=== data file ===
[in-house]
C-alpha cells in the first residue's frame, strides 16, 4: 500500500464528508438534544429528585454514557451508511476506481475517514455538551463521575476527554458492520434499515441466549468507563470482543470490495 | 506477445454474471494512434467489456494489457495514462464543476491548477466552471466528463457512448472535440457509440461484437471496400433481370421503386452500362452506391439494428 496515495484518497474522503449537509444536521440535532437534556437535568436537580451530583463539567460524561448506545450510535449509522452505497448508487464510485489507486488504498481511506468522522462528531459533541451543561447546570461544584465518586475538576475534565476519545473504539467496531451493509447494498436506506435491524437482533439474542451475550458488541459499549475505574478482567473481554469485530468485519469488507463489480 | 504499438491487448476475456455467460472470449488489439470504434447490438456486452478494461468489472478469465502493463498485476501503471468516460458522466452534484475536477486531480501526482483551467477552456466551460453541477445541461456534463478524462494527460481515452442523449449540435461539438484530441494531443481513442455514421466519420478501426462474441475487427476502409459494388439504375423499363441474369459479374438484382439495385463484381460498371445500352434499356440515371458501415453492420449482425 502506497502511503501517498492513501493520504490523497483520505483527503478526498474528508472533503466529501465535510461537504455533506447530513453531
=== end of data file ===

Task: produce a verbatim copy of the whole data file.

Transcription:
[in-house]
C-alpha cells in the first residue's frame, strides 16, 4: 500500500464528508438534544429528585454514557451508511476506481475517514455538551463521575476527554458492520434499515441466549468507563470482543470490495 | 506477445454474471494512434467489456494489457495514462464543476491548477466552471466528463457512448472535440457509440461484437471496400433481370421503386452500362452506391439494428 496515495484518497474522503449537509444536521440535532437534556437535568436537580451530583463539567460524561448506545450510535449509522452505497448508487464510485489507486488504498481511506468522522462528531459533541451543561447546570461544584465518586475538576475534565476519545473504539467496531451493509447494498436506506435491524437482533439474542451475550458488541459499549475505574478482567473481554469485530468485519469488507463489480 | 504499438491487448476475456455467460472470449488489439470504434447490438456486452478494461468489472478469465502493463498485476501503471468516460458522466452534484475536477486531480501526482483551467477552456466551460453541477445541461456534463478524462494527460481515452442523449449540435461539438484530441494531443481513442455514421466519420478501426462474441475487427476502409459494388439504375423499363441474369459479374438484382439495385463484381460498371445500352434499356440515371458501415453492420449482425 502506497502511503501517498492513501493520504490523497483520505483527503478526498474528508472533503466529501465535510461537504455533506447530513453531